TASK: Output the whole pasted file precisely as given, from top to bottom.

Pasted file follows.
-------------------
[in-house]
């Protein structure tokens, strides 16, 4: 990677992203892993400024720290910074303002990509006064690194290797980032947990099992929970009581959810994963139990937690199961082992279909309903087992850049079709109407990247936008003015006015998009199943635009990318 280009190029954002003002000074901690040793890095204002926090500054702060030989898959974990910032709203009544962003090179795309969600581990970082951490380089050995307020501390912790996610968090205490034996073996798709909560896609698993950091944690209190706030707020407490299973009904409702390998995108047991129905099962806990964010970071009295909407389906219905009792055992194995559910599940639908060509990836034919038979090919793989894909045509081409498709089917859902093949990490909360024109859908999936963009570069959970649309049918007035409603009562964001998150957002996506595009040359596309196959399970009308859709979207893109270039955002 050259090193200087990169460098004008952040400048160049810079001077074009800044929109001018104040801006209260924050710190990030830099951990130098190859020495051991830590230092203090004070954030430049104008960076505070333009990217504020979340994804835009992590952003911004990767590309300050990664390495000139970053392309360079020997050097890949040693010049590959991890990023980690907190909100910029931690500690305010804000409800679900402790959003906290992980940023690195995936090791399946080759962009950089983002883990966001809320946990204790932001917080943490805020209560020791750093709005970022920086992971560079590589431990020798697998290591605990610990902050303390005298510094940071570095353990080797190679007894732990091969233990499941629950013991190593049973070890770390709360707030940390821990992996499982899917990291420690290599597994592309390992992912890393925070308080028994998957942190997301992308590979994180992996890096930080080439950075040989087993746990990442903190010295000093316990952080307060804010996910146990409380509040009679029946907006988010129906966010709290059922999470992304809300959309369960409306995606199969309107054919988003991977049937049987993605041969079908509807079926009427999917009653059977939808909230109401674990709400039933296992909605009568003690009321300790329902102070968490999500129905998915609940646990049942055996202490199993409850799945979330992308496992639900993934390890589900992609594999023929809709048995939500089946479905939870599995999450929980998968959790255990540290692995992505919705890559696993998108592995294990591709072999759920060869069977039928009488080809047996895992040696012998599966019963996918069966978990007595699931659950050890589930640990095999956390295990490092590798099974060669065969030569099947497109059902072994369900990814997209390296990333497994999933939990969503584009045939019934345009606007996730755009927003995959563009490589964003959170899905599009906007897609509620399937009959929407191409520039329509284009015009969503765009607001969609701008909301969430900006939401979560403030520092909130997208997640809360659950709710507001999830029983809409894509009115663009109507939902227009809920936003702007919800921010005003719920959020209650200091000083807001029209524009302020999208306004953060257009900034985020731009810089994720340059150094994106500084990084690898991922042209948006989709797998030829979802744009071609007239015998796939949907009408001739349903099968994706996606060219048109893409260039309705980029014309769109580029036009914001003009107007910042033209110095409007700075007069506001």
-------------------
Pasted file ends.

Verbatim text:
[in-house]
């Protein structure tokens, strides 16, 4: 990677992203892993400024720290910074303002990509006064690194290797980032947990099992929970009581959810994963139990937690199961082992279909309903087992850049079709109407990247936008003015006015998009199943635009990318 280009190029954002003002000074901690040793890095204002926090500054702060030989898959974990910032709203009544962003090179795309969600581990970082951490380089050995307020501390912790996610968090205490034996073996798709909560896609698993950091944690209190706030707020407490299973009904409702390998995108047991129905099962806990964010970071009295909407389906219905009792055992194995559910599940639908060509990836034919038979090919793989894909045509081409498709089917859902093949990490909360024109859908999936963009570069959970649309049918007035409603009562964001998150957002996506595009040359596309196959399970009308859709979207893109270039955002 050259090193200087990169460098004008952040400048160049810079001077074009800044929109001018104040801006209260924050710190990030830099951990130098190859020495051991830590230092203090004070954030430049104008960076505070333009990217504020979340994804835009992590952003911004990767590309300050990664390495000139970053392309360079020997050097890949040693010049590959991890990023980690907190909100910029931690500690305010804000409800679900402790959003906290992980940023690195995936090791399946080759962009950089983002883990966001809320946990204790932001917080943490805020209560020791750093709005970022920086992971560079590589431990020798697998290591605990610990902050303390005298510094940071570095353990080797190679007894732990091969233990499941629950013991190593049973070890770390709360707030940390821990992996499982899917990291420690290599597994592309390992992912890393925070308080028994998957942190997301992308590979994180992996890096930080080439950075040989087993746990990442903190010295000093316990952080307060804010996910146990409380509040009679029946907006988010129906966010709290059922999470992304809300959309369960409306995606199969309107054919988003991977049937049987993605041969079908509807079926009427999917009653059977939808909230109401674990709400039933296992909605009568003690009321300790329902102070968490999500129905998915609940646990049942055996202490199993409850799945979330992308496992639900993934390890589900992609594999023929809709048995939500089946479905939870599995999450929980998968959790255990540290692995992505919705890559696993998108592995294990591709072999759920060869069977039928009488080809047996895992040696012998599966019963996918069966978990007595699931659950050890589930640990095999956390295990490092590798099974060669065969030569099947497109059902072994369900990814997209390296990333497994999933939990969503584009045939019934345009606007996730755009927003995959563009490589964003959170899905599009906007897609509620399937009959929407191409520039329509284009015009969503765009607001969609701008909301969430900006939401979560403030520092909130997208997640809360659950709710507001999830029983809409894509009115663009109507939902227009809920936003702007919800921010005003719920959020209650200091000083807001029209524009302020999208306004953060257009900034985020731009810089994720340059150094994106500084990084690898991922042209948006989709797998030829979802744009071609007239015998796939949907009408001739349903099968994706996606060219048109893409260039309705980029014309769109580029036009914001003009107007910042033209110095409007700075007069506001």